BOISE – Idaho Gov. Butch Otter weighed in on state schools chief Tom Luna’s controversial multi-year, multimillion-dollar contract for WiFi networks in Idaho high schools on Monday, saying, “It’s not necessarily how I would have done it.”
Otter stopped short, however, of saying what he’ll recommend to lawmakers for next year’s budget – when the $2.25 million one-time appropriation on which Luna relied to fund the contract for the coming year will automatically expire.
Luna signed the contract last week with Education Networks of America, a politically connected firm that had supported his campaign, for $2.11 million a year for five years, with options to renew for up to 15 years. If the contract runs the full 15 years, it will cost the state $33.3 million.
“I have been and will continue to be supportive of technology in the classroom,” Otter said. “I understand and I agree with the concerns people have expressed over the contract, particularly the character of the money being utilized - one-time funds relative to the on-going obligation.”
He added, “The contract is signed and issues specific to it should be taken up with the superintendent and the State Department of Education. It’s not necessarily how I would have done it. Going forward I intend to work with Superintendent Luna and the Legislature as we continue to look at ways to improve education in Idaho.”
Luna, who couldn’t be reached for comment Monday afternoon, said earlier that he believed the long-term contract was the most cost-effective way to install Wi-Fi networks in every Idaho high school, and said if lawmakers don’t fund it in future years, the contract will be automatically canceled. However, the contract also states that the vendor owns all equipment it installs, and if the deal is canceled, the vendor must remove the networks it had installed in Idaho high schools.
Otter, in his State of the State message to a joint session of the Legislature this year, said, “I am pleased to report to you that I’ve done as promised and brought you a General Fund budget recommendation that is structurally sound, with no one-time revenue used for ongoing financial obligations.”
Both Otter and Luna included in their budget proposals $33.9 million in the public school budget to fund whatever recommendations might come forth from a 31-member education stakeholders task force that Otter appointed to look into possible reforms, in the wake of the voter-rejected “Students Come First” school reform laws. Those laws rolled back teachers’ collective bargaining rights, imposed a new merit-pay bonus plan, and required a laptop computer for every high school student and a new focus on online learning.
But the task force hasn’t made any recommendations yet, and isn’t scheduled to until late summer at the earliest. Its proposals will go to Otter in the fall for consideration for next year’s budget.
So the state Legislature specifically designated that amount within the school budget for the coming year for one-time only projects. That way, it’s zeroed out at the end of the fiscal year, and the governor and lawmakers will have the opportunity to propose different uses for it the following year when the stakeholders task force recommendations are in.
In addition to the $2.25 million for high school wireless networks, the designated one-time funds in the public school budget include $21 million for one-time teacher performance-pay bonuses; $3 million for technology pilot projects; $8 million for school district classroom technology needs; and $150,000 for a web portal of online classes available to Idaho students.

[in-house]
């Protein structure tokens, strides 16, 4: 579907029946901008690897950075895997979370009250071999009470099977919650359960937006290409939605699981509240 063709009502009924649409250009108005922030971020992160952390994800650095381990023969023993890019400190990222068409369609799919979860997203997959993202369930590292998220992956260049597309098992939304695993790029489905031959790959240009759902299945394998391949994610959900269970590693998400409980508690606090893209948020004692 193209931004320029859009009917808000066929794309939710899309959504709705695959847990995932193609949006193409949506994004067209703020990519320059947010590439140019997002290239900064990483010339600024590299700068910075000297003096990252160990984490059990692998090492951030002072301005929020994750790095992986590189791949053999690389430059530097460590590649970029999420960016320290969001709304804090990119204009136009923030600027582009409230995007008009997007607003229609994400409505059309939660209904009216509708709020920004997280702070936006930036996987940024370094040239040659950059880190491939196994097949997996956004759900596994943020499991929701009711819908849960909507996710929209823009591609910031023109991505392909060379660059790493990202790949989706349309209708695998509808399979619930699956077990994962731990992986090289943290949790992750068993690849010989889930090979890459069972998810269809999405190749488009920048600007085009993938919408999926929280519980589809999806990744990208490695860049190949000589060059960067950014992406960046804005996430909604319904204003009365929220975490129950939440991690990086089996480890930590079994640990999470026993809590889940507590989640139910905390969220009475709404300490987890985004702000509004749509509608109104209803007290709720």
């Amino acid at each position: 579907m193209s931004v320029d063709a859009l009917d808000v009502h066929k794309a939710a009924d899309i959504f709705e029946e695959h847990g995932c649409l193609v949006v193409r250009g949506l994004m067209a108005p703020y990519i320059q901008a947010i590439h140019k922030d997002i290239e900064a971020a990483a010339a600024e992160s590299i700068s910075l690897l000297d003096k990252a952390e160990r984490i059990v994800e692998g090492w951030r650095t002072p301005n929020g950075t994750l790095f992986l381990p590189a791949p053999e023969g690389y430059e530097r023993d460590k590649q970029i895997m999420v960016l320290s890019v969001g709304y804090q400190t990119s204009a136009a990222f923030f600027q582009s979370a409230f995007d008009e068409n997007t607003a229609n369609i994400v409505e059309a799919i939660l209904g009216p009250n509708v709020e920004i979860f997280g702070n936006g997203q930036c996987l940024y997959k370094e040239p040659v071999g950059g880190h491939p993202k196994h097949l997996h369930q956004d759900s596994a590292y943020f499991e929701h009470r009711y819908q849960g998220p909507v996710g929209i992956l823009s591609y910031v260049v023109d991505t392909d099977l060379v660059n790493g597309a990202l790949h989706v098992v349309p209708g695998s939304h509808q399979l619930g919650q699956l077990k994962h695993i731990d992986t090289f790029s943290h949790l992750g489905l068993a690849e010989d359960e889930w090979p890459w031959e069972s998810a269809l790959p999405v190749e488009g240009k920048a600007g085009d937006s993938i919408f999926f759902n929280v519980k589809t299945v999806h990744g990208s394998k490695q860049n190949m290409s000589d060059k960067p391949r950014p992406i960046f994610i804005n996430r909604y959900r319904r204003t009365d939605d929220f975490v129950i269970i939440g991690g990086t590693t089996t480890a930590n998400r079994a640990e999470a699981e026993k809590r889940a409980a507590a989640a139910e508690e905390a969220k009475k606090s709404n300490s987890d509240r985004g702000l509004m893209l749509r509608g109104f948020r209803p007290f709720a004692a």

The total: $34.4 million.
The $34.4 million is the only part of the $1.3 billion school budget for next year that’s designated as one-time only.
Paul Headlee, the legislative analyst for the public school budget, said, “At the time of the governor’s recommendation, he had $33.9 million in his budget recommended for the task force … but the budget was moving faster than the task force could go, JFAC and the Legislature approved it as one-time.”
He added, “It comes out of the base automatically. That whole $34 million comes out of the base. … It puts it in play again,” when the governor and legislators begin debating the following year’s budget.
Idaho’s state budget typically designates only a limited amount of funding as “one-time,” generally for items like equipment replacements. The majority of the budget is ongoing funding, recognizing the cost to continue the program or service in the future.
Legislative Budget Director Cathy Holland-Smith, who has worked in the legislative budget office since 1994, said she’s not aware of any other instance in which an agency signed an ongoing, multi-year contract based on a one-time appropriation.
When the state boards of dentistry, pharmacy and medicine received a $548,000, one-time appropriation last year for a new licensing system, then belatedly discovered that leasing – rather than buying – the new equipment would be more cost-effective, they didn’t spend the money. Instead, they returned the one-time funds, came back to the Legislature this year and were instead given $137,400 a year in ongoing funds to pay for the lease.
Under the “Students Come First” laws, a huge contract issued to buy laptops for every Idaho high school student also called for Education Networks of America to install Wi-Fi networks in every Idaho high school; that contract was canceled after the repeal of the laws.